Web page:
Parkinsonism Dementia Complex on Guam: Current Status of the Problem

A. Hirano

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Abstract

On the island of Guam, parkinsonism dementia (PD) complex accounts for a significant number of the adult deaths among the indigenous Chamorro population. It affects middle aged individuals who show parkinsonian features accompanied by a progressive dementia and death results in 3-5 yr. Pathological alterations involve the usual areas of classical parkinsonism but, in addition, the cerebrum is severely atrophic and the degree of involvement is much more profound. The most striking alterations are the intraneuronal fibrillary tangles found throughout the affected areas. These tangles are indistinguishable by either light or electron microscopy from those seen in Alzheimer's disease. The etiology of PD complex is unknown. No toxic agent has yet been found to be directly responsible. Attempts to demonstrate the presence of a slow virus by the inoculation of brain tissue from PD patients into chimpanzees have not yet been successful. Finally, the possibility of a genetic transmission of the disease is being studied by the examination of an emigrant Chamorro population on the W. coast of the USA. One autopsy confirmed case of PD complex has so far been discovered among this population. This is, to the author's knowledge, the first case of PD complex demonstrated outside of Guam.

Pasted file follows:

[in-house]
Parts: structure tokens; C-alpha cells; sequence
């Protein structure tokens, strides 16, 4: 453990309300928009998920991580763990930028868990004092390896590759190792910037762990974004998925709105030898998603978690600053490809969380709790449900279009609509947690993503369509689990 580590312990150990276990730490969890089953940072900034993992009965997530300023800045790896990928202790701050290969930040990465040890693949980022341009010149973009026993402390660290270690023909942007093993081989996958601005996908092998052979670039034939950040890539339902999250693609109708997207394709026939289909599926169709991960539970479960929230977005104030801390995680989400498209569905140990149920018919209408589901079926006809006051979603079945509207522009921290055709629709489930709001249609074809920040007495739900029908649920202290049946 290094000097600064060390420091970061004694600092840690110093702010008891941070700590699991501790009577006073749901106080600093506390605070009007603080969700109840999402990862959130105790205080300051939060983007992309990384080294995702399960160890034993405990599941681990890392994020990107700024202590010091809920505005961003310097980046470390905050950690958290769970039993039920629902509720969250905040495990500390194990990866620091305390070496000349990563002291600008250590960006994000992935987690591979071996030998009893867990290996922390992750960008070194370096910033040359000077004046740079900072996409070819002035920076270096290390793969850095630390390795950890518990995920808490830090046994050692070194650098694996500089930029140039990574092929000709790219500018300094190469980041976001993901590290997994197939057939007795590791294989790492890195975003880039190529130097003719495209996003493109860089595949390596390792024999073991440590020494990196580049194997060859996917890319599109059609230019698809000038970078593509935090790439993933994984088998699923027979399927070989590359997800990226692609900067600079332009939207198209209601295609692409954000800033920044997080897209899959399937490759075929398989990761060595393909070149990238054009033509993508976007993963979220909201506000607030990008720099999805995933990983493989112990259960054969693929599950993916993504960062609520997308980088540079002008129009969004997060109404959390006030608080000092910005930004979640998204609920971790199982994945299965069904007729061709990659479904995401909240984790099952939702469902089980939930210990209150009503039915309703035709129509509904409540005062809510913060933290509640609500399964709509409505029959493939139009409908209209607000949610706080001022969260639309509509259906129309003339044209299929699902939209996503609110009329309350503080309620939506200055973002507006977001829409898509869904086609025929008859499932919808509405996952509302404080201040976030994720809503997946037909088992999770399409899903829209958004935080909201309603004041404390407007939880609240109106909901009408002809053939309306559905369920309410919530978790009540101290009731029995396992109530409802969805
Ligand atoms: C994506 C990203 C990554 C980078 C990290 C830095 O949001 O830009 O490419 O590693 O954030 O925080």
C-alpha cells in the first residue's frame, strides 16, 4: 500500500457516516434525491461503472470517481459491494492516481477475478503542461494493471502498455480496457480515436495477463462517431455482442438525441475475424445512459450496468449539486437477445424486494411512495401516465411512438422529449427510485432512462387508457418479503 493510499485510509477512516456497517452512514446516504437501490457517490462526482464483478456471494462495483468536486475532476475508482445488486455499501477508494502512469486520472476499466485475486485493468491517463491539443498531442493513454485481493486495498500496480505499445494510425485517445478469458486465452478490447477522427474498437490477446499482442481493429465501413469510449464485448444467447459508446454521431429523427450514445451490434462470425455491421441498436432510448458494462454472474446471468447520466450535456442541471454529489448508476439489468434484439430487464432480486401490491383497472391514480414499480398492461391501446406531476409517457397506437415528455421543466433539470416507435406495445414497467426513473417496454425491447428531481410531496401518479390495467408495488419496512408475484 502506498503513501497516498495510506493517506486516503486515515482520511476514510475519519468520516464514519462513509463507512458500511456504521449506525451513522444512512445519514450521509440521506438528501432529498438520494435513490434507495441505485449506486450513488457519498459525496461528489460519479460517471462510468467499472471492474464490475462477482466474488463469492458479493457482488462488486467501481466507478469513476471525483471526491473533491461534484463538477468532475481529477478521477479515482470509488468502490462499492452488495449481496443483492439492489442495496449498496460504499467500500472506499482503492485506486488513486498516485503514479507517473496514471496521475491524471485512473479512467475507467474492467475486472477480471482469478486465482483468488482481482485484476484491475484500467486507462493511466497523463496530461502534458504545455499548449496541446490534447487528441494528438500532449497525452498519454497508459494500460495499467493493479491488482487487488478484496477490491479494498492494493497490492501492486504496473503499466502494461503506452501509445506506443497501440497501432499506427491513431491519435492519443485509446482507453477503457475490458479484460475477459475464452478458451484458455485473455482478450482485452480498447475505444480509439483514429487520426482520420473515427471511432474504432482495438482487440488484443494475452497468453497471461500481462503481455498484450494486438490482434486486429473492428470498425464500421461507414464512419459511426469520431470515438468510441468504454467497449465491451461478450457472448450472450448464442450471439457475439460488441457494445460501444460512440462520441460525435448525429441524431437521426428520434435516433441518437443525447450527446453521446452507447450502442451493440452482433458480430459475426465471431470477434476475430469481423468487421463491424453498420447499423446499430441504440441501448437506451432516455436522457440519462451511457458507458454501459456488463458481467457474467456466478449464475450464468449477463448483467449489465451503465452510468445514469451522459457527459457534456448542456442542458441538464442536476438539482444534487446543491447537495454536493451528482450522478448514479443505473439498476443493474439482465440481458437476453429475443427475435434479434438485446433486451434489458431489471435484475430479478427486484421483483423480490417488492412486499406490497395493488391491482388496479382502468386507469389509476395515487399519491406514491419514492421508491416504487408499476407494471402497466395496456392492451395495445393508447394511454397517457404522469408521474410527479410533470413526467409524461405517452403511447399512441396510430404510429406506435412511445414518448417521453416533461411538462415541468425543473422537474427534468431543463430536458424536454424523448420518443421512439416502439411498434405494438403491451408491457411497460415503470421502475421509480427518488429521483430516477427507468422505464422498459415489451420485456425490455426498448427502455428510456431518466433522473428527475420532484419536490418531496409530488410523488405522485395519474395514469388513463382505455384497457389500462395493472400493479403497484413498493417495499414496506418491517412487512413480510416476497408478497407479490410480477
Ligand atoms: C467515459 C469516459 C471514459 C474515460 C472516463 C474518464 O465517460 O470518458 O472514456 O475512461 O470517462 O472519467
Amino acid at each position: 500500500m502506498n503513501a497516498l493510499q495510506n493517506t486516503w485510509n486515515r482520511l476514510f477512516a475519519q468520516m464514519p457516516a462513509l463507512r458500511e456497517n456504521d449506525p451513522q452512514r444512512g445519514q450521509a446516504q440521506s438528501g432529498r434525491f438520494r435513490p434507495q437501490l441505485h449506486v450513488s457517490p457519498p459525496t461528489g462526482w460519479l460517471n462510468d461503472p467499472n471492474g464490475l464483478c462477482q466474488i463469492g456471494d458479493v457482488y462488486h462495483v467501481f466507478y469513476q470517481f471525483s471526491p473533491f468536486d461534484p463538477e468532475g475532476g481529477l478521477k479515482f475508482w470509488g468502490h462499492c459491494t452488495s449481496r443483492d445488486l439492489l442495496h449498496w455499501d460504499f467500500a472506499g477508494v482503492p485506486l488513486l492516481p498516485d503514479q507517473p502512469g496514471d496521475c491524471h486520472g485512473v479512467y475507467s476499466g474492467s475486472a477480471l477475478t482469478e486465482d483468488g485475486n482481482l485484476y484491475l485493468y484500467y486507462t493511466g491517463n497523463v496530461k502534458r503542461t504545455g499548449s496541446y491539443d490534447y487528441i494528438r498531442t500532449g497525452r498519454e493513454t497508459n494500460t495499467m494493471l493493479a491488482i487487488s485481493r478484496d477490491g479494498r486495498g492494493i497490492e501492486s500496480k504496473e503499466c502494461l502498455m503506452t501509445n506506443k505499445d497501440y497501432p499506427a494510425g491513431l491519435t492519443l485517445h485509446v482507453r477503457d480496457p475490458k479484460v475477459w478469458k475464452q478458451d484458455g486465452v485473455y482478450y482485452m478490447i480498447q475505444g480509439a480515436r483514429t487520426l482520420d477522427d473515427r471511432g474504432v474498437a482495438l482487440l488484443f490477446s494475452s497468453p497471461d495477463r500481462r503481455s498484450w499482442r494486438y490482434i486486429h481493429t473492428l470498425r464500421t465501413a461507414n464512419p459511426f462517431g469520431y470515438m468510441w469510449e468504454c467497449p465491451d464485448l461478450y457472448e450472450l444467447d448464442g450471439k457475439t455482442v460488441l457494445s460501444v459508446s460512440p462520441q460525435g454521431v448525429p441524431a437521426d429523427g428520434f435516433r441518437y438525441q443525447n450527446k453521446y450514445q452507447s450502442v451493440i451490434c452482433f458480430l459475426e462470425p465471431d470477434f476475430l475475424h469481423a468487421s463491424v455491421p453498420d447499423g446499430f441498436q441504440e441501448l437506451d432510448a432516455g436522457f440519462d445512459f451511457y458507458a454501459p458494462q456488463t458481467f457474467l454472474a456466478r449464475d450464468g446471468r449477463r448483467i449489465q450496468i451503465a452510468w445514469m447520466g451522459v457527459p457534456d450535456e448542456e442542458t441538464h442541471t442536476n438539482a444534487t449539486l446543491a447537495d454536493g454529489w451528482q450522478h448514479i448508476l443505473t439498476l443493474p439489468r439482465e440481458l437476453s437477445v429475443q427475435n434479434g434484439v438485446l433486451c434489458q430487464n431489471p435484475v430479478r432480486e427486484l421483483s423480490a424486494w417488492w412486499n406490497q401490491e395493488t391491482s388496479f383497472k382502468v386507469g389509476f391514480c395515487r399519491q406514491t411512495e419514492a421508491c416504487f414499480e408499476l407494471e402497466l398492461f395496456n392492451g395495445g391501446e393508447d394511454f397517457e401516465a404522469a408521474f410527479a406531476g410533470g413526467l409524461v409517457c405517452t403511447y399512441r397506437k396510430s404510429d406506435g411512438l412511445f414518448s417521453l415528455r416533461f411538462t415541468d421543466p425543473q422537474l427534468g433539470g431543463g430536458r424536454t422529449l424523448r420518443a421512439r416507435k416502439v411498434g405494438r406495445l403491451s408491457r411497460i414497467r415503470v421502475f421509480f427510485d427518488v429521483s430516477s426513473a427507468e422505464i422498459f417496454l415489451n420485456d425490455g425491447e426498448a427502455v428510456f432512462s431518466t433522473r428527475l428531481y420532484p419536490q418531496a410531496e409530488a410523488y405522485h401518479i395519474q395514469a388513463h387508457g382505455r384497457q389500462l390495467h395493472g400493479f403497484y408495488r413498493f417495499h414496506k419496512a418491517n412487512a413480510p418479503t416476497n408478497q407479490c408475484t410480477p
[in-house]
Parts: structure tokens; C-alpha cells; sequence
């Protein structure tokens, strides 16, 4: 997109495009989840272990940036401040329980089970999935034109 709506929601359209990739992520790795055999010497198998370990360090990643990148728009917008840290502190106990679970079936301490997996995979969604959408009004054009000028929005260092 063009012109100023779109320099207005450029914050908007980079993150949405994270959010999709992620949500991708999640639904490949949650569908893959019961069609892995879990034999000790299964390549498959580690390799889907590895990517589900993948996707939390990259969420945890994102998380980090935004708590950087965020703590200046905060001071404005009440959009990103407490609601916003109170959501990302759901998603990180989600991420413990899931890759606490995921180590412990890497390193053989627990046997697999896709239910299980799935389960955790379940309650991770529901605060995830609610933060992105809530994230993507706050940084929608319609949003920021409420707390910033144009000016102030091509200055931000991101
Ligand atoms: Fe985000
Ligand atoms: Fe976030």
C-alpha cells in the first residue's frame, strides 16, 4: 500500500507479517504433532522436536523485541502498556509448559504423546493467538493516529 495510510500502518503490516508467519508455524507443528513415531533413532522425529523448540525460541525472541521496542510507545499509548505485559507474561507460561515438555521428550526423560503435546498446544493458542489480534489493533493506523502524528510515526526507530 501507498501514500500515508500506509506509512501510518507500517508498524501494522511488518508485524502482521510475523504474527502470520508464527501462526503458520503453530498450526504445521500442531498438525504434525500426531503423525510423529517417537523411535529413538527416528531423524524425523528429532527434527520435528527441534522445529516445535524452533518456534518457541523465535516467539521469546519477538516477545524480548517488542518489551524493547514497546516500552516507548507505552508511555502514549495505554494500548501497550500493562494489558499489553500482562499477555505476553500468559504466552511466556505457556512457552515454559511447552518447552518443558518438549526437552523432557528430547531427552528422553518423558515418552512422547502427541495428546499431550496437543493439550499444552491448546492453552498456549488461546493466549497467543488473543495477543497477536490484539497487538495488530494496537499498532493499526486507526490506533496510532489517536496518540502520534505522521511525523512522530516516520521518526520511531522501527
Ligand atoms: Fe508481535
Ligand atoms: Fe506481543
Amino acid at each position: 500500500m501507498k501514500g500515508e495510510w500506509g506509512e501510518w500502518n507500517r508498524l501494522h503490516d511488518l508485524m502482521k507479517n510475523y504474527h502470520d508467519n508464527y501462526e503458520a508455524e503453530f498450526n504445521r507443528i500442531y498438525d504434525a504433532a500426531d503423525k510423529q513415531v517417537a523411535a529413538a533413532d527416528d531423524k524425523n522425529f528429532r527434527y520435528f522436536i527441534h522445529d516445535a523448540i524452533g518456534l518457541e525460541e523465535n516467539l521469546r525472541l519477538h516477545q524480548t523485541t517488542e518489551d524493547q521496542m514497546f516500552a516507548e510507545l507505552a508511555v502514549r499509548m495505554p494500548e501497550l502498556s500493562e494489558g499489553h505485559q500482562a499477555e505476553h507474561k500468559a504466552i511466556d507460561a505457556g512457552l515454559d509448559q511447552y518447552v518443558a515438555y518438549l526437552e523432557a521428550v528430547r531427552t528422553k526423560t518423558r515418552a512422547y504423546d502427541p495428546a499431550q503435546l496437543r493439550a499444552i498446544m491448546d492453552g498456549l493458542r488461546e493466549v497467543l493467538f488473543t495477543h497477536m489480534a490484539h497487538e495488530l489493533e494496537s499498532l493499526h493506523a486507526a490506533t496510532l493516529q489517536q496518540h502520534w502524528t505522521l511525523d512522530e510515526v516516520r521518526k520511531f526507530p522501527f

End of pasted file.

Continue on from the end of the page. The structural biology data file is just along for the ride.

Original languageEnglish (US)
Pages (from-to)348-357
Number of pages10
JournalUnknown Journal
StatePublished - Jan 1 1974

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ASJC Scopus subject areas

  • Medicine(all)

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